At this point, Richard realizes that he is in Hell. Surrounded by the most beautiful women imaginable (well, maybe not quite as beautiful as Queen Guenevere), he would cheerfully do anything to have one of them, can't keep his eyes off them—and he can't look anywhere without seeing at least one—and they will barely consider him human.
    Lord Machir greets them graciously. When told of their quest, he grows solemn, and the young woman (his daughter Anor) bursts into tears. The lord tells her not to weep; perhaps God has sent the strangers to end the tragedy which envelopes their land. He tells the travelers that the island's king, Ahaz, sits in his Tower of Glory, where he has the cured skin of a unicorn, which is the holy parchment they seek.
    The Tower of Glory, however, is being kept under siege by the Pale Men, who are led by an evil warrior who came from afar. He is, of course, the Knight of the Black and White Eagle. The people of the island have fallen to warring among themselves, and have been unable to bring a united force to break the siege.
    The knights are not entirely surprised to find their enemy here before them, but they are troubled by the lord's words, and they take counsel with him and his son. The tables have stone tops, and the wooden furniture is inlaid with brightly colored ceramics. When Richard remarks that they must be difficult to move, he is told that they are never moved, that everything on the island is as beautiful as it can be; this is their gift from God. In this way many crafts have been lost to them, such as the ones used to build the five towers; once the towers had been built, there was no need to build more, and the means of making them was left behind in time.
    Machir tells them about the politics of the island which have led it to the brink of internal war. King Ahaz is old; his son Chadron feels that it is past time for him to step down from the throne, but the king refuses to do so. Such a thing has never happened before. Chadron has taken refuge with lord Yazur in the Tower of Virtue, where he has gathered the island's finest young warriors and fallen into a life of dissolution. Ahaz outcast his son in retribution for his disrespect. Some of the lords have taken one side, and some the other.
    The evil knight had arrived a few months ago and visited each of the courts, attempting to exploit their differences, apparently wishing to rule the island—although of course, he was far too unlovely to ever succeed at that, Machir remarks. Corvid being, as they recall, a man of comely appearance, Richard silently bids his chances of romantic success farewell.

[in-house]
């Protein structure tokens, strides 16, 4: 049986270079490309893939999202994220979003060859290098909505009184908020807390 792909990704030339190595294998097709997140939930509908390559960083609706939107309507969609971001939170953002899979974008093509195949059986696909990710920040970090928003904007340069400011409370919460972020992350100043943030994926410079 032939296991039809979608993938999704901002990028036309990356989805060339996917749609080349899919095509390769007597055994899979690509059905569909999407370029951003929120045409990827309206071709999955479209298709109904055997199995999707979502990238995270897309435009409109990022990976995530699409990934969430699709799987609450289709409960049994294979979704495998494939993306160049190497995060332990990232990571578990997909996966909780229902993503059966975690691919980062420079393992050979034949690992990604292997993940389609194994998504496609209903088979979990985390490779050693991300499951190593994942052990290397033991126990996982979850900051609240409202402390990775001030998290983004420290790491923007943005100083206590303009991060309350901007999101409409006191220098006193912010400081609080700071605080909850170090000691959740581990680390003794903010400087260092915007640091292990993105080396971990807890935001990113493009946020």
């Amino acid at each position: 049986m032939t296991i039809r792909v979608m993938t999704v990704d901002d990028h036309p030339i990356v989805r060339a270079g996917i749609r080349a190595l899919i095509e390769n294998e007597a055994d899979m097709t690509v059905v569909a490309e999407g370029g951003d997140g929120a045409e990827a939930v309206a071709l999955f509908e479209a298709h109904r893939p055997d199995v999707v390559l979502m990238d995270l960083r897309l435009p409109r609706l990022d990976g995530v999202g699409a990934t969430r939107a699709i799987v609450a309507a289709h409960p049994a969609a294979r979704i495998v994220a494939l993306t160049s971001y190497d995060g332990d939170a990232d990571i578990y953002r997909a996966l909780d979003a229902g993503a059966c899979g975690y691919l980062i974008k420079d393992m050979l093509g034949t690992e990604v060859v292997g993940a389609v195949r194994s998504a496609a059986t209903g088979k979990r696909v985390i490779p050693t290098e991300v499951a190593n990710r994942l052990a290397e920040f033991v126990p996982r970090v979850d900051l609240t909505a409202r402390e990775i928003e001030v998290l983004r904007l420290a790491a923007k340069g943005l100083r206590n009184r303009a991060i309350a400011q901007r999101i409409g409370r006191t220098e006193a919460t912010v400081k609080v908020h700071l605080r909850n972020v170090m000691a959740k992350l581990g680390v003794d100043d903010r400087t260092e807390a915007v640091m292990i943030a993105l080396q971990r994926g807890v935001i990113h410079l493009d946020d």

Corvid had then turned to the barbaric Pale Men, who live in the deep forests of the island with the panthers and wyverns, and recruited them to his cause. He taught them how to make metal weapons and catapults, and laid siege to the Tower of Glory. Chadron's warriors had tried to break the siege, indeed several separate forces have made the attempt, but disunited as they are, none has succeeded. No one knows how long the king's forces can hold out. Worst of all, the Pale Men have been trying to dam the four springs which flow down from the mountain and bring fresh water to the four towers and their towns.
    Lord Machir himself has few warriors in his Tower of Loyalty. Lords Joshua and Pernak oppose Chadron fiercely, but many of their younger fighters have gone over to the prince. Indeed, war itself is more of a hobby than anything else for the people of the island; other than the incursions of the Pale Men, who until Corvid's arrival were too poorly armed to present a serious threat, they fight only for the beauty of the art, and in usual times they carry only blunted weapons. Their attacks against the invaders have failed in part because their view of warfare is more chivalrous than pragmatic; a full-scale attack that relies solely on the bravery of the participants to assure success seems their favored tactic.
    At least it seems that the Eagle Knight does not have any of his other knights with him. All the knights have to do is unify the island, break the siege, rescue the king, and challenge Corvid to a death duel. That shouldn't be much harder than killing a giant octupus.
    They spend the night at the Tower of Loyalty, where Machir provides a gracious table for the visitors. The entertainment during the feast consists of a sand painting, something the knights have never witnessed. The finished scene is of them (or much-improved versions of them) stepping out of their boat on the island's shore. Richard tries to flirt with a serving girl and receives a colder than usual response. He's rather gloomy and quiet for the rest of the evening.
    Most of the conversation concerns the siege and what the strangers might be able to do to break it. Most of them seem to think the knights have been sent by God, although a few do wonder why He sent such ugly assistance (aside from the red-haired one, who is passable-looking). There are a couple of rumors that Chadron's men are actually allied with the Pale Men and are just biding their time. One suggests that all of this is a punishment on King Ahaz for not stepping down as he should have. Ben Hadad is evidently torn between loyalty to his father and a certain wish to be with the young radicals around Chadron.